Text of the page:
City of Portland v. Trumbull Asphalt Company

Annotate this Case

463 P.2d 606 (1970)

CITY OF PORTLAND, Respondent, v. TRUMBULL ASPHALT COMPANY, Appellant (Three Cases).

Court of Appeals of Oregon.

Argued and Submitted November 17, 1969.

Decided January 15, 1970.

*607 Emory J. Crofoot, Senior Deputy City Atty., Portland, argued the cause for respondent. With him on the brief was Marian C. Rushing, City Atty., Portland.

Herbert H. Anderson argued the cause for appellant. With him on the briefs were McColloch, Dezendorf & Spears, Portland, and Anthony J. Barker, Portland.

Before SCHWAB, C.J., and FOLEY, FORT and BRANCHFIELD, JJ.

BRANCHFIELD, Judge.

Defendant, a corporation, was charged on three different occasions with violating provisions of the air quality control code of the city of Portland. It was found guilty in municipal court on all three charges. The defendant appealed to the circuit court for Multnomah County and in separate trials was again found guilty on all three charges.

After the entry of the judgments, the defendant appealed to the Supreme Court. These cases were there consolidated.

After the cases were consolidated on appeal, the plaintiff moved for an order dismissing the appeal on the ground that there was no question for the court to decide. The city claimed that ORS 221.360 granted to the Supreme Court jurisdiction to decide only constitutional questions on appeals from cases involving violations of municipal ordinances. The Supreme Court denied the motion but gave the city leave to renew the motion on oral argument.

This court came into existence on July 1, 1969, and this consolidated case was assigned to this court as contemplated by law. At the time of oral argument in this court, the plaintiff raised the question of the jurisdiction of this court to consider these appeals. The jurisdictional question requires our first attention. We have only such appellate jurisdiction as is given by the legislature. In Portland v. Duntley, 185 Or. 365, 371, 203 P.2d 640 (1949), the Supreme Court said:

"Except for that limited class of cases in which the Supreme Court exercises original jurisdiction, this is an appellate court deriving its jurisdiction from the statutes. They are the sole source of appellate jurisdiction * * *."

ORS 221.360 is the only statute permitting an appeal beyond the circuit court from a conviction in municipal court for violation of a municipal ordinance. That statute, as amended in 1969 to apply to this court, is set forth in the margin.[1]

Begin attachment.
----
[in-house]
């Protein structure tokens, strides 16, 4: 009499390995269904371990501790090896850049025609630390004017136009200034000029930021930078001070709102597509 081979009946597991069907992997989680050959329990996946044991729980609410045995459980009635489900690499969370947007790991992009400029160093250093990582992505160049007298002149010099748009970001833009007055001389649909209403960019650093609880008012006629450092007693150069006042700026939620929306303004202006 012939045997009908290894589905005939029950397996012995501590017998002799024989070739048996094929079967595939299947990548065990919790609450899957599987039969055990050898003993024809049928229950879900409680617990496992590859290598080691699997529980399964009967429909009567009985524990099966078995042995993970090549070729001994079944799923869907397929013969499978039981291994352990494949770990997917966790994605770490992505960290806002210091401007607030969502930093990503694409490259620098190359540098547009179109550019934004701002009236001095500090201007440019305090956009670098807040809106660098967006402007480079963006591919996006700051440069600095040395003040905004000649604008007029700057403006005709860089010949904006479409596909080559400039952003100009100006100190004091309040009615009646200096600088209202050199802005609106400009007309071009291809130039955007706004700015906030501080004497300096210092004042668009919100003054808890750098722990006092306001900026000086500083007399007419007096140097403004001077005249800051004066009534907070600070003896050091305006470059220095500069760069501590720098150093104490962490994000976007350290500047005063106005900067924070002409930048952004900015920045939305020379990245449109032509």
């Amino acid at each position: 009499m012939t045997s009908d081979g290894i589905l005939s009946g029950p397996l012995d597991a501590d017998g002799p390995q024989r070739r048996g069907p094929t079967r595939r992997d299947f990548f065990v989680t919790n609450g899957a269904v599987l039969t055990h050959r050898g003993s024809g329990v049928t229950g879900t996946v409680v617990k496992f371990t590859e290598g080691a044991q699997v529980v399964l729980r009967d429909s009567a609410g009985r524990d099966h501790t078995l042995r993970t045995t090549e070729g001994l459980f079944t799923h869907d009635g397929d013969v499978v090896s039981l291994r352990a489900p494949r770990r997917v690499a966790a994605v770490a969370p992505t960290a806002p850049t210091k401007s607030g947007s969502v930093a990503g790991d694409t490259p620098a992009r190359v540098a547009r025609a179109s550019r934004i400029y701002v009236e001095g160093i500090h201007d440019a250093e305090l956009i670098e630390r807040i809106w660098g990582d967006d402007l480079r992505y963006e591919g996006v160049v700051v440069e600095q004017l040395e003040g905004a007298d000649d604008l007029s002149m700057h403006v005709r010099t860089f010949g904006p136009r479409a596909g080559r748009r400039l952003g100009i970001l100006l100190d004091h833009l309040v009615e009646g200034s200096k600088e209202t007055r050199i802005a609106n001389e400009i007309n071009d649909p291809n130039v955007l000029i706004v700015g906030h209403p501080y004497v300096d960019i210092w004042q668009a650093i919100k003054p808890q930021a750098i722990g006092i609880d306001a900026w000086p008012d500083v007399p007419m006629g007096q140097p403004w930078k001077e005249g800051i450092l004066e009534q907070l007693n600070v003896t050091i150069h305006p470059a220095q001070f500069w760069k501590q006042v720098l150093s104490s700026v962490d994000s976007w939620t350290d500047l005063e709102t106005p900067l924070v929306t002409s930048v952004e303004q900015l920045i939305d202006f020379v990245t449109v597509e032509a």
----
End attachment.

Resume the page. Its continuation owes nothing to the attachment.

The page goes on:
*608 In City of Salem v. Polanski, 202 Or. 504, 510, 276 P.2d 407, 410 (1954) in granting a motion to dismiss an appeal based on ORS 221.360, the Oregon Supreme Court ruled:

"We hold, therefore, that there can be no appeal from the circuit court to the Supreme Court in cases involving ordinance violations, arising in the municipal court and appealed to the circuit court, excepting only where constitutional questions are involved. * * *"

To the same effect, see City of Portland v. Welch, 229 Or. 308, 364 P.2d 1009, 367 P.2d 403 (1961).

The first assignment of error is the only one which states a constitutional question. It alleges that the ordinance violates the Fifth and Fourteenth Amendments to the Constitution of the United States, and Article 1, ยง 20 of the Constitution of the State of Oregon, in that it lacks standards for enforcement. The city of Portland denies that the constitutional question was raised in the courts below. The defendant does not contend that it was raised below, but insists that we must decide it anyway when a conviction has been obtained, arguing that the constitutionality of the act determines whether a crime has been committed.

The rule against considering a constitutional question for the first time on appeal is not inflexible, but there must be some compelling reason to justify this court in ruling upon a question not presented to the trial court. State Highway Comm. v. Helliwell, 225 Or. 588, 358 P.2d 719 (1961); State v. Zusman, Or. App., 89 Adv.Sh. 601, 460 P.2d 872 (1969). We find no compelling reason in this case.

A constitutional objection to a city ordinance should be raised first in the trial court, just as has already been required when a defendant has been convicted of violating a state statute. See State v. Varney, 244 Or. 583, 419 P.2d 430, 431 (1966) and State v. Layne, 244 Or. 510, 419 P.2d 35 (1966).

Affirmed.

NOTES

[1] ORS 221.360 (as amended by Section 78, Chapter 198, Laws 1969).

"In all cases involving the constitutionality of the charter provision or ordinance under which the conviction was obtained as indicated in ORS 221.350, such person shall have the right of appeal to the circuit court in the manner provided in ORS 221.350, regardless of any charter provision or ordinance prohibiting appeals from the municipal court because of the amount of the penalty or otherwise. An appeal may likewise be taken in such cases from the judgment or final order of the circuit court to the Court of Appeals in the same manner as other appeals are taken from the circuit court to the Court of Appeals in other criminal cases. Where the right of appeal in such cases depends upon there being involved an issue as to the constitutionality of the charter provision or ordinance, the decision of the appellate court shall be upon such constitutional issue only."